The heart of my box joint jig is based on a design found in the March, 1993 (Volume 2 Number 8) issue of ShopNotes. Like most box joint jigs, it works on the principle that once a notch is cut, it is placed on an indexing pin which sets the distance for the next cut. This particular jig is easier to adjust than most.
The metal tabs replace the spacer block found on most box joint jigs.
These knobs control the space between the tabs and the distance the tabs are from the blade. If you'd like to order the plans for yourself, you can get them for about five bucks by clicking here.
These knobs lock the tabs in place so the jig doesn't get out of adjustment during use.
The original design called for the jig to be attached to the miter gauge. I upgraded the design by attaching the jig to a box.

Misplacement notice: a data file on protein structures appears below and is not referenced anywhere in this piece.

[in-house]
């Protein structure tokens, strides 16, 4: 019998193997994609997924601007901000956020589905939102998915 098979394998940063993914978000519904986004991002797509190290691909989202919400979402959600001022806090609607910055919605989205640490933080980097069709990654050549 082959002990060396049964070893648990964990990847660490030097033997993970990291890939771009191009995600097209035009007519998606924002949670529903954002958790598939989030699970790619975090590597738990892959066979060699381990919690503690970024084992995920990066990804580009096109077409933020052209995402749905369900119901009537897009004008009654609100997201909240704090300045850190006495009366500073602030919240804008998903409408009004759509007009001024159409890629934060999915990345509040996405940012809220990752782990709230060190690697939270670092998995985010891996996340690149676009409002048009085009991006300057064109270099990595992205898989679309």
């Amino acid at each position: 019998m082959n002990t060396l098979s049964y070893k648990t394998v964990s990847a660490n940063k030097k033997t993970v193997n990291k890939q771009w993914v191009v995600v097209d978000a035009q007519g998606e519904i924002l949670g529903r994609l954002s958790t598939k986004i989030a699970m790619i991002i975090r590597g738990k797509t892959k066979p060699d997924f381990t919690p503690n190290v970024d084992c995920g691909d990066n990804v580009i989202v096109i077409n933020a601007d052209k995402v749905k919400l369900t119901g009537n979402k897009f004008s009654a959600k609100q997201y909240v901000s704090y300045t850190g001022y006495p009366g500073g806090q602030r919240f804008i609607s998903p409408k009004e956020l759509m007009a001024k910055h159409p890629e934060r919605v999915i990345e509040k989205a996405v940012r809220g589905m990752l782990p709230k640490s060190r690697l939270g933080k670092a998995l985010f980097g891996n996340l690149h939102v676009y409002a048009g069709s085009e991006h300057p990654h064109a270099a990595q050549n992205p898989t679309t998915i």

This is the bottom of the jig. It looks kind of ugly because I made it from scrap plywood. It has two runners and slides perfectly without racking.
The top of the box is enclosed with clear plastic. This keeps my fingers away from the blade, and dust out of the air.
The splitter on the table saw acts as a stop and keeps the jig from moving too far.
I thought this was the ultimate box joint jig, but woodworker Matthias Wandel made a computer controlled box joint jig. Click here to see it.
Questions or comments? Write me at
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